There are three symmetric spin states for a pair of spin-half particles: $$|\uparrow_1 \uparrow_2\rangle,\qquad \frac{1}{\sqrt{2}}\left(|\uparrow_1 \downarrow_2\rangle + |\downarrow_1 \uparrow_2\rangle \right), \quad |\downarrow_1 \downarrow_2\rangle$$ Together they are called the triplet states (it is often said, somewhat loosely, that the spins are then 'aligned'). There is one antisymmetric spin state for a pair of spin-half particles; it is the singlet state (it is often said, somewhat loosely, that the spins are then 'anti-aligned'): $$\frac{1}{\sqrt{2}}\left(|\uparrow_1 \downarrow_2\rangle - |\downarrow_1 \uparrow_2\rangle \right).$$ Hence we find that a pair of identical spin-half particles can be in a singlet spin state only if their spatial part is symmetric w.r.t. exchange, and they can be in a triplet spin state only if their spatial part is antisymmetric w.r.t. exchange. Conversely, if the spatial part is symmetric (e.g. because both particles are in the same spatial state) then the spin part has to be the singlet. This case commonly arises in the ground state of atoms with two valence electrons, and in close collisions between particles of the same type. It is the reason why the ground state of helium is a singlet state.

So far so good, and you will find the above (or some looser version of it) in all the introductory treatments.

But for complete generality we should also acknowledge that the complete state does not necessarily have to be a product of spatial and spin parts. There can be an entanglement between spatial and spin degrees of freedom. This aspect confused me when I first learned about exchange symmetry, which is why I want to include it here. For example suppose we have two electrons, and suppose the state has a spin-up electron moving to the left and a spin-down electron moving to the right. As an opening gambit we propose for the complete state: $$| \psi \rangle_{12} \stackrel{?}{=} | \text{L} \rangle_1 | \uparrow \rangle_1 | \text{R} \rangle_2 | \downarrow \rangle_2 .$$ Then we note that this state is impossible because it lacks the correct exchange symmetry (i.e. antisymmetry), so we fix it up by making a superposition of this with the same state with labels switched: $$| \psi \rangle_{12} = \frac{1}{\sqrt{2}} \left( | \text{L} \rangle_1 | \uparrow \rangle_1 | \text{R} \rangle_2 | \downarrow \rangle_2 - | \text{L} \rangle_2 | \uparrow \rangle_2 | \text{R} \rangle_1 | \downarrow \rangle_1 \right) . \tag{2}$$ where I used L and R for left and right. This is where the concept of swapping labels rather than particles comes into its own: it makes it very clear how to construct the state with the correct overall anti-symmetry. Having done that then we can, it we like, adopt a more succinct notation such as $$| \psi \rangle_{12} = \frac{1}{\sqrt{2}} \left( | \text{L} \uparrow\,, \, \text{R} \downarrow \rangle - | \text{R} \downarrow \,,\, \text{L} \uparrow \rangle \right) . \tag{3}$$ Notice that in this state we have the situation, "whichever particle is moving left, it has spin up, but we don't know which it is" or, better, "whichever particle is moving left, it has spin up, but the quantum state contains strictly no information about which particle (1 or 2) that may be."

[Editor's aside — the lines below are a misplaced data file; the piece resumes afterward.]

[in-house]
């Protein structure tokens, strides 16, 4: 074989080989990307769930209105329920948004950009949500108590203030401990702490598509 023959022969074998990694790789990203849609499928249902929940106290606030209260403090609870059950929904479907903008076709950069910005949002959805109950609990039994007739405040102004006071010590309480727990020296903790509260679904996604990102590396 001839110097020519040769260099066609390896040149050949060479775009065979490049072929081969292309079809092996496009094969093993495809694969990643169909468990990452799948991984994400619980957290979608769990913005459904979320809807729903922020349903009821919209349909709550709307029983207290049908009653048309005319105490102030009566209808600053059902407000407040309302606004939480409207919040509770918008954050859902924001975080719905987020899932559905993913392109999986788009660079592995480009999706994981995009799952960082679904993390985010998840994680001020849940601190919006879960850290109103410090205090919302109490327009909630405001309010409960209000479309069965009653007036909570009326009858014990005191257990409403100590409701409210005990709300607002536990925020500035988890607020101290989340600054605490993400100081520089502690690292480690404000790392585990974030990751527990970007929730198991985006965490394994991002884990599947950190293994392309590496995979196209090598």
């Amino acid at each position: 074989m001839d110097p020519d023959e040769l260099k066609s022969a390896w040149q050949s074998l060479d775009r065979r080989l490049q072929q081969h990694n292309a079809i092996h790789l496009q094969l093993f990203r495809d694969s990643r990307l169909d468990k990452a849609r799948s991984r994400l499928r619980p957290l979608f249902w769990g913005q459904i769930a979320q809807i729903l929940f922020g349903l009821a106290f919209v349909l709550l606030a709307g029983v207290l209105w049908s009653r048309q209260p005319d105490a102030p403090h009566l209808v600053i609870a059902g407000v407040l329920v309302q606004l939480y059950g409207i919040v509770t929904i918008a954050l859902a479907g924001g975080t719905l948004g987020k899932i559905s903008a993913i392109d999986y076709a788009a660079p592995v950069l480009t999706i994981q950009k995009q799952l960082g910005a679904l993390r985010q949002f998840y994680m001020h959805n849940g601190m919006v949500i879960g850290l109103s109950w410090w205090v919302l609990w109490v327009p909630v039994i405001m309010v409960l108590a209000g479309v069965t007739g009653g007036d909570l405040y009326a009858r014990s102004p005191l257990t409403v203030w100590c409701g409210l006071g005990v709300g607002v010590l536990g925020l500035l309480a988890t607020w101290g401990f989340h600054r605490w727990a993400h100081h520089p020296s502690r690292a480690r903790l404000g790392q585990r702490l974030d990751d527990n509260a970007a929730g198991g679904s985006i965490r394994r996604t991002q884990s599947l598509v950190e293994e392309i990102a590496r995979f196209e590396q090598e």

It is now a useful exercise to express the state (3) in terms of singlet and triplet states. In order to do this (exercise for the reader) it is clearest to return to (2) and work it out from there. The answer is $$| \psi\rangle_{12} = \frac{1}{2}\left( |LR\rangle + |RL\rangle \right) | \chi_0 \rangle + \frac{1}{2}\left( |LR\rangle - |RL\rangle \right) |\chi_{1,0} \rangle$$ where $$|\chi_0\rangle$$ is the singlet state and $$|\chi_{1,0}\rangle$$ is the triplet state with zero $$z$$-component. This exercise tells you much of what you need to know about exchange symmetry!

For the most general case we have to return to eqn (1). We can take as a convenient basis of spin states the singlet and the three triplet states. We then have a superposition like the one we just wrote, but now all three triplet states appear, and for each of them the corresponding spatial state is antisymmetric (but it does not have to be the same spatial state for each).

A final remark on "exchange interaction". The terminology "exchange interaction" has entered into the physics lexicon but some of us want to banish it again because it is misleading for beginners. Exchange symmetry requirements DO NOT INTRODUCE ANY NEW INTERACTIONS INTO THE HAMILTONIAN. Rather what they do is RESTRICT THE SET OF AVAILABLE STATES. This often has the effect of restricting the spatial state for a given spin state. A common case is a singlet where the spatial state has to be symmetric, as compared to a triplet where the spatial state must be antisymmetric. Since these spatial states will have different energies (owing to Coulomb repulsion between electrons, for example) it looks as though there is an energy associated with the spin. So we get the idea of an "exchange interaction". But it is really (in this example) an ordinary electromagnetic interaction. It should not surprise us that two different states of motion have different energies. That is observed in simple classical examples too, such as coupled pendula.